Instead of using water, the washing may be effected with acidic aqueous solutions such as those of mineral or organic acid, alone, alternately with, or preceding or following the water washing treatment. This would be the case particularly if the heat treated residue is not highly acidic in itself. In this manner certain water insoluble but acid soluble materials such as a portion of the incorporated salt or its residue and/or of water insoluble aluminaceous materials of the mineral is removed, often efiecting thereby up to a particular maximum, further increase in adsorptive properties and in catalytic activity.
Although it is generally preferred to continue the washing operation until all water-soluble salts have been removed from the mass, it may be found at times unnecessary to effect such complete removal and in some instances even advantageous to permit a small proportion of such salts to remain in the mass. In instances where the added acidic salt introduces alkali metal components, the washing step should also desirably include treatment with base exchange solutions, such as those of ammonium chloride or sulfate, to eilect substantial removal of zeolitically held alkali metal ions.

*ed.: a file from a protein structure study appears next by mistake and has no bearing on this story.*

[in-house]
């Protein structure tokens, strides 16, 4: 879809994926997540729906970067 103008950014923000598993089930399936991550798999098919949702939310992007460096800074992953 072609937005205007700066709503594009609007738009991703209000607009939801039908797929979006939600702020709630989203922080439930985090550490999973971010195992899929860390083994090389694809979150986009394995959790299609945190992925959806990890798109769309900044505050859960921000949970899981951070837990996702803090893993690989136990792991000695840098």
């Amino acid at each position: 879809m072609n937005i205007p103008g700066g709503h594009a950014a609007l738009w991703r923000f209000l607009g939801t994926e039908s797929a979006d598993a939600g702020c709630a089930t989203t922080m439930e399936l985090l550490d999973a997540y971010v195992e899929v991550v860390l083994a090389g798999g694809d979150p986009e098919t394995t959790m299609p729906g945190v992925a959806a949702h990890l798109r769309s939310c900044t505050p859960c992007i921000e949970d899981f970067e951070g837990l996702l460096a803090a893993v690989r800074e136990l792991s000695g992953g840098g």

The washed material is subsequently dried in any known or desired manner. Since the treated clay mass has already been subjected to heat treatment at elevated temperature, further calcination is not required previous to its use as catalyst. If desired, however, known heat treatment in air, steam, or mixtures of these, for conditioning of the product and stabilization of catalytic activity, may be carried out, prior to use of the products of the invention as catalysts in hydrocarbon conversion operations.
The spent wash solutions obtained in the washing step above described need not be discarded, but can be directly reused in the process or purified or processed for recovery of valuable salts or other materials therefrom. Thus, zirconium or aluminum sulfate present in the wash water is utilizable for further treatment of siliceous minerals in accordance with the invention. Where ammonium salts are employed, substantial amounts of volatilized ammonia can be recovered and reused.